Was the early form of Caerleon Abbey a Grange?Were goods from the Abbey shipped from there?

Some early documents describe it as ‘Caerleon Abbey’ but there is no evidence that it was ever in or near the town of Caerleon, though there was perhaps a Grange there to oversee the loading of the many products of the Abbey on the the boats going to Bristol. There was certainly a Grange recorded at Caerleon in the accounts when the abbey was seized. Its position at the southern and eastern extremity of Hywel’s territory at the high point of the twelfth-century Welsh revival suggests that politics may have been involved in its foundation. The gift of extensive tracts of debatable frontier land to an emphatically Welsh foundation meant they were kept in Welsh hands and created a ‘buffer zone’ against the inevitable Norman drive to the west. Llantarnam not only received gifts from its founder but also benefited from the patronage of the native Welsh in the upland areas of Eastern Glamorgan.

The Community

It was recorded that during the late twelfth century the house had a community of sixty monks, although the numbers had dropped to twenty by 1317.) This was probably a result of the damaging effects of the revolt of Llywelyn Bren which took place in 1316. A fire destroyed it in about 1398 but the monks bravely re-built it
Like many other Cistercian abbeys it earned its keep in the wool trade and exported other goods out of Caerleon and Newport.

The monks of Llantarnam Abbey did not pay any tolls in Bristol. They had, according to records , 588sheep and must have sent both wool and skins to Europe and Ireland. Skins and hides, both tanned and untanned belonged for centuries to the main items of export from the Caerleon area. Dairy produce, especially butter, was sent via Bristol as far as Ireland at the end of the 16th century and during the 17th. A. H. Dodd points out that till the middle of the 16th century the south-eastern counties of South Wales were the stronghold of the Welsh weavers. In 1370 a fulling mill was indeed working in Caerleon one other fulling mill at the Grange of Mynyddislwyn.. In the shipping and customs documents there is no evidence of cloth being sent from Caerleon. Only one name of a weaver in the 16th century has been found: in the recusant rolls of 1592 is a David Williams "alias Weaver," of Llanhennock.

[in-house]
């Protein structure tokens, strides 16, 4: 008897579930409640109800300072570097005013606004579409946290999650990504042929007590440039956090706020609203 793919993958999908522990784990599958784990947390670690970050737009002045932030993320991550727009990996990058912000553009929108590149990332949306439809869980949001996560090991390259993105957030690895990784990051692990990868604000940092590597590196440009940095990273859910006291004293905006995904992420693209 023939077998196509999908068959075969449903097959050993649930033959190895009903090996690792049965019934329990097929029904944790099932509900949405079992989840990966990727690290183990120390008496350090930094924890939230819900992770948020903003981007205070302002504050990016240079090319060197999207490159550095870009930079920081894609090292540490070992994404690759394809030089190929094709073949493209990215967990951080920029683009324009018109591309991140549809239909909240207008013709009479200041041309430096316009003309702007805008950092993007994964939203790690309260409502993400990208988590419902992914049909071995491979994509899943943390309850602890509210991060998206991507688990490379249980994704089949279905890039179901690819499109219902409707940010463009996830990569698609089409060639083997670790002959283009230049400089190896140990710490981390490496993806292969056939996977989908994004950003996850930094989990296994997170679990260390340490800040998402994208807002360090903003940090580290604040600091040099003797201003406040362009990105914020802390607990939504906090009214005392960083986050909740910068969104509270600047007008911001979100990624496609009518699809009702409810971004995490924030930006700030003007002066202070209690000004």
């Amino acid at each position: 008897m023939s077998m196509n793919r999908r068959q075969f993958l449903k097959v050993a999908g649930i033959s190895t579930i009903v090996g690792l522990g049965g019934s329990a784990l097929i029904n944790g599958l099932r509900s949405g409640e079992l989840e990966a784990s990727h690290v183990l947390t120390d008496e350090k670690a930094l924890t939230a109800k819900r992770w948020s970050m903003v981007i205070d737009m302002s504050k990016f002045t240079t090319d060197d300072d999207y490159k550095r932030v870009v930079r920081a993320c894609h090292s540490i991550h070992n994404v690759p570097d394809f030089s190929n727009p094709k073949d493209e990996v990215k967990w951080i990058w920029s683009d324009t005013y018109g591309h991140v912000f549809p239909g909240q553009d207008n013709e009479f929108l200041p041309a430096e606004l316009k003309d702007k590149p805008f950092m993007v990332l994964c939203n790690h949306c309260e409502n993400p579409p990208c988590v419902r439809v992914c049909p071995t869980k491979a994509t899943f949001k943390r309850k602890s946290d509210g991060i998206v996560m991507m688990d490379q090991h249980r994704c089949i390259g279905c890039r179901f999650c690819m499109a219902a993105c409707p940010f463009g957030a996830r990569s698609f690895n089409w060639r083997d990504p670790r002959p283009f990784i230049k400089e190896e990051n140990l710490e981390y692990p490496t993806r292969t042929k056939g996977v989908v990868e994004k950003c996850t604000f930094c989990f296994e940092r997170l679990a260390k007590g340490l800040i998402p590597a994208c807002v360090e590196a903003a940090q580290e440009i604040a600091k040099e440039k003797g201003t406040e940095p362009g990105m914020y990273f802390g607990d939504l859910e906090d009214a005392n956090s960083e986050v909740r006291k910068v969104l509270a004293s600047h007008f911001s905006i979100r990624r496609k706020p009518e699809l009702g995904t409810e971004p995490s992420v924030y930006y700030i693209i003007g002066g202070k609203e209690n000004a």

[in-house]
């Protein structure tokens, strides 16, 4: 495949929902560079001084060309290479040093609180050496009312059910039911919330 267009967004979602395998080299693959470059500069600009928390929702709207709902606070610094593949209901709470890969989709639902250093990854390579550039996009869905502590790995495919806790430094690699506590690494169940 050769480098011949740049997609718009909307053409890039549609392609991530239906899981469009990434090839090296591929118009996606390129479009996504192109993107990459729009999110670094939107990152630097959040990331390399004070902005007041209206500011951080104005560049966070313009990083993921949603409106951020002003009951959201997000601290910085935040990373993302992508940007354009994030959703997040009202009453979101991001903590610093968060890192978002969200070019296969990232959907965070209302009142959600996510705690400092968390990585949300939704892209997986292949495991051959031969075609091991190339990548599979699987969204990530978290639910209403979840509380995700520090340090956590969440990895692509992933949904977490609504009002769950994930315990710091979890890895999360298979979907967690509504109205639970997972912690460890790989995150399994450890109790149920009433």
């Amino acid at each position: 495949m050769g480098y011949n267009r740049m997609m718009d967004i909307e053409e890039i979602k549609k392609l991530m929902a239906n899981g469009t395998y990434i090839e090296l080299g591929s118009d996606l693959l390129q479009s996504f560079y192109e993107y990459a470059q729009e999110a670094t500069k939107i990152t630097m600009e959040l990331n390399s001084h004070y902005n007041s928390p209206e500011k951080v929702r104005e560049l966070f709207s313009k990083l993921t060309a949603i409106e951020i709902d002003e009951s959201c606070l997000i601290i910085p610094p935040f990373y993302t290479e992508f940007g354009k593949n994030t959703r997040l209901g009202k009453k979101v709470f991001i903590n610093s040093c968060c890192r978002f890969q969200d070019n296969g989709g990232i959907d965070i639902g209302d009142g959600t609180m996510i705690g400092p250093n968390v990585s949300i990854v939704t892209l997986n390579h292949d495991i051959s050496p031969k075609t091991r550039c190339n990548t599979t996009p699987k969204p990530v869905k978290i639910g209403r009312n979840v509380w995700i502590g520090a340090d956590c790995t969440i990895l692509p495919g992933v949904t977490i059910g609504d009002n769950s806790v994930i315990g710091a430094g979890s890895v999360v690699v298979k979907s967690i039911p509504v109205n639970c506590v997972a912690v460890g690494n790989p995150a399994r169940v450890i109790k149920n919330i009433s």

The Thirteenth Century and Earl Gilbert de Clare robs the Abbey of Land.

The abbots were asked to sort out disputes with Margam Abbey and Tintern Abbey . Between Buildwas and Whitland, Cwmhir and Strata Marcella and in 1239 between Grace Dieu and Abbey Dore! Williams tells us that in 1272, Gilbert de Clare seized a great many of the Abbey’s lands and promised to pay them, but did not! The same was done in Margam Abbey.Williams writes ‘ In the very same year, the Taxatio records of one property of Llantarnam, that its value was reduced ‘quia bestie comit’ totu’consument’. At first reading this suggests that wild animals had devoured all the land , but it may be a veiled reference to the Earl’. !

Clearing Lands ‘Assarting’ in full swing in the Thirteenth Century

Llantarnam monks worked hard.Cistercian monks were known for their clearance of woodland or ‘assarting’. David Williams describes Brother Jewaf around 1200 ‘digging about’ some leased pasture, ’hedges,ditches and enclosures’.made by the monks in the Rhondda in their land near Penrhys, which was later given to Margam Abbey. They also granted timber rights to their tenants for enclosing.There was a Papal Bull of 1208 which excused the monks from paying tithes on land they had cleared and cultivated. It needed to be enclosed with hedges and drained

Farming of Crops, Corn etc.

Again from David Williams, we see the picture is patchy. There were 7 grinding mills recorded in existence in 1535 one of them was by the Abbey, two were in Llanhilleth, (Hafrod Ynys), there were four in Mynyddyswyn-one of which was Mae stir which was built in 1204.(Williams)and there were three others. One was also in existence at Coedeva, Cwmbran, though this may have been a later addition.
The abbey’s Cistercian foundation speaks reams about its special charisms.. Like most Cistercian Abbeys it was sited in a remote area in this case- the deep forest, near water, It was only three miles from Caerleon, well away from the nearest road. Tanner in the Monasticon says there were six monks living here when Henry VIII took it from the brothers. The monks lived lives of prayer and hard work surviving on a fairly limited vegetarian diet. When builders unearthed the remains of monks in the 1960s the archaeologists found that the bones were in good condition and that the skulls possessed complete sets of teeth!

Our Lady of Penrhys, the hostel and taverna

There was a direct link with the pilgrimage site of the ‘Blessed Mary of Penrhys.’ Penrhys, where there was a grange and moneys sent to support the abbey from a ‘Taberna’ which could be an inn or hostel housing pilgrims to the special mediaeval statue to our lady, which was owned and administered by Llantarnam Abbey.The shrine at Penhrys was famous and frequently mentioned in the Middle Ages and is now once again a popular shrine.Williams quotes Llewellyn ap Hywel ab Ieuan ap Gronwy when he described the site ‘ a goodly place is the summit and its wooded slope , and a virgin sanctuary beside a high wood’. Many well known and high born people came to offer alms at Penrhys in honour of our Blessed Lady Mary but also many sick people with no hope, praying for miracles.Lewis Morgannwg (in the eary 16th century) speaks of the ‘prayer of the labourers, where at Pen-Rhys there is ever a host of them’ and ‘I will go to Pen-Rhys in my one shirt, for fear of the ague, upon my knee a taper a fathom long’.